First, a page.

Deafheaven - Ordinary Corrupt Human Love - Albums - Reviews - Soundblab

Deafheaven - Ordinary Corrupt Human Love

by Joseph Trotman Rating:7 Release Date:2018-07-13
Deafheaven - Ordinary Corrupt Human Love
Deafheaven - Ordinary Corrupt Human Love

It's always been apparent that Deafheaven are a band that takes themselves pretty seriously. The length of their songs, their predisposition towards anthemic, ascending chord progressions, the literary flavour of their lyrics; it all smacks of a band striving headily for a high-stakes brand of transcendence. Nowhere do they demonstrate this attitude better than the spoken word sections of "Ordinary Corrupt Human Love" opener "You Without End". Reciting from a passage authored by Oakland author Tom McElravey in which nothing much happens save for a flock of geese flying past a man smoking a joint, guest vocalist Nadia Kury delivers her lines with enough dramatic flair to make you think the geese were on their way to a U.N. summit. And yet despite the self-seriousness on display, the moment works. Vocalist George Clark's more traditionally black-metal vocal style contrasted with Kury's recitation over a pretty instrumental of piano and slide guitar sound great. While their latest is an uneven album, the band's risk pays off here and they prove that there is a definite amount of boldness and creativity to their black-metal-misanthropy-meets-millennial-malaise music. 

On this album, more than on any previous effort, Deafheaven succeed in creating an album in which their black metal proclivities serve as a doom-laden backbone to a broad and cohesive sonic palette. The final two minutes of "Canary Yellow" are a prime example, in which a choral backing vocal chants a melodic refrain as a foil to George Clarke's curdled, rhythmic screams overtop. It's thrilling and perversely beautiful. Unfortunately, it comes after a meandering and repetitive mid-section that pushes the track out to a 12-minute runtime, turning what should be one of the most enjoyable moments of the band's discography into a bit of an endurance test. There's also an odd choice made on this track and the other more metal-centric cuts on the album to give the drums an unusual degree of precedence in the mix. The kick drum, in particular, is one of the loudest I've heard. This often means the guitars are pushed out to the margins, especially in the frequent and long sections where double-kicks are deployed. Maybe it's a matter of personal preference, but to my mind, these songs are crying out to have the listener enveloped, cradled and/or punished by swathes of guitar. Prioritising the drums strips the guitar parts of colour and dynamics they might have otherwise had, causing each fast-drummed section to blur into the next. "Glint" alone is rescued from this completely by its Gish-era Smashing Pumpkins opening part and beautifully kinetic riffs; each section taut and momentous, never outstaying its welcome.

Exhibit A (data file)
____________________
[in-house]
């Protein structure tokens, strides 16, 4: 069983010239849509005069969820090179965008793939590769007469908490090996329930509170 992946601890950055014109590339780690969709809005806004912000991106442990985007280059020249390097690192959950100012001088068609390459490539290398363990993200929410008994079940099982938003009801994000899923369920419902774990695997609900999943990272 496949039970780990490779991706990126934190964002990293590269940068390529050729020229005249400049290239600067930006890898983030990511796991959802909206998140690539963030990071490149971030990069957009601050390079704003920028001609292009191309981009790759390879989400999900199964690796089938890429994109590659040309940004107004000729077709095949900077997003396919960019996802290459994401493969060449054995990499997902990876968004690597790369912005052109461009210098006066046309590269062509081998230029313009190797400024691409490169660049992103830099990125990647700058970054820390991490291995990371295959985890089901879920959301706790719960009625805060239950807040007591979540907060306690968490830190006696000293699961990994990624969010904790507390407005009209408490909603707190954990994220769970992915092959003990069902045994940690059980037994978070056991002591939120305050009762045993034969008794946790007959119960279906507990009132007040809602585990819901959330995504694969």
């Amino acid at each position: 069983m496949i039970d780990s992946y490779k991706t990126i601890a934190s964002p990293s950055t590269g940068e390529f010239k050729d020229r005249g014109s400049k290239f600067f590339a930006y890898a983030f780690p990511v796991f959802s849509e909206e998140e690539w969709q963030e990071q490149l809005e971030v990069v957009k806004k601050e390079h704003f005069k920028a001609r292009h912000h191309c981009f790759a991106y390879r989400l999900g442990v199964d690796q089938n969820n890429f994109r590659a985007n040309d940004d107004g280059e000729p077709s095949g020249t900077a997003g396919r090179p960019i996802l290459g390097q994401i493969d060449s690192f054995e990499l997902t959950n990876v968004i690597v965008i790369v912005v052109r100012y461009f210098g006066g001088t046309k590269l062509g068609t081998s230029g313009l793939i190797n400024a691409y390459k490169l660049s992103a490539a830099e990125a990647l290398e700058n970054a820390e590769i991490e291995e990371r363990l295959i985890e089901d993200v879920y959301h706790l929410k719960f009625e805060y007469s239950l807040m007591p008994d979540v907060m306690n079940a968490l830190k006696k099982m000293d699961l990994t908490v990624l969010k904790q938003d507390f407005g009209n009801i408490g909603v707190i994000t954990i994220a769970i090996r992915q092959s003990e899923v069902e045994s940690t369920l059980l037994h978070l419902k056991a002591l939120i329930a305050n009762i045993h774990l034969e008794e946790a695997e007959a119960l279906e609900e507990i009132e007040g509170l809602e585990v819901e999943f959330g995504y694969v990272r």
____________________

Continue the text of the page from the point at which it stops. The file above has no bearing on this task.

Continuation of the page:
Deafheaven's unfortunate habit of strangely inhibiting their own often-excellent ideas continues on "Near". The instrumental is a lovely Slowdive-inflected number and the production is on point everywhere, especially in the chorus-y, harmonised vocals. But no amount of interesting production can save the lyric "Thought I saw you there/wishing you were near" from being underwhelming, and even the most lyrically-unfocused shoegaze band would probably think better of singing that six-to-eight times and being done with it. 

Other than "Glint", the song that hangs together best is also the furthest they've strayed yet from the metal playbook, on the Chelsea Wolfe-featuring "Night People". Built around a perfectly brooding vocal performance from Wolfe and collaborator Ben Chisolm, its piano-work and ghostly synths suggest a future Deafheaven that leap face-first into music that leaves tremolo picking and blast-beats behind entirely to embrace balladry in all it's Phil Collins-sounding tom-glory.

While not everything hits on "Ordinary Corrupt Human Love", their ambitious attempts at grandeur are generally admirable and occasionally achieve the panoramic highs they reach for. It's easy to imagine that as they perfect more of their stylistically diverse elements, and perhaps developed a more stringent approach to self-editing their longer songs, a truly great album could be in the making.

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This is the most accurate and well put review I've found of this album. Too often I find people just gushing over this band, but they haven't really evolved that much.

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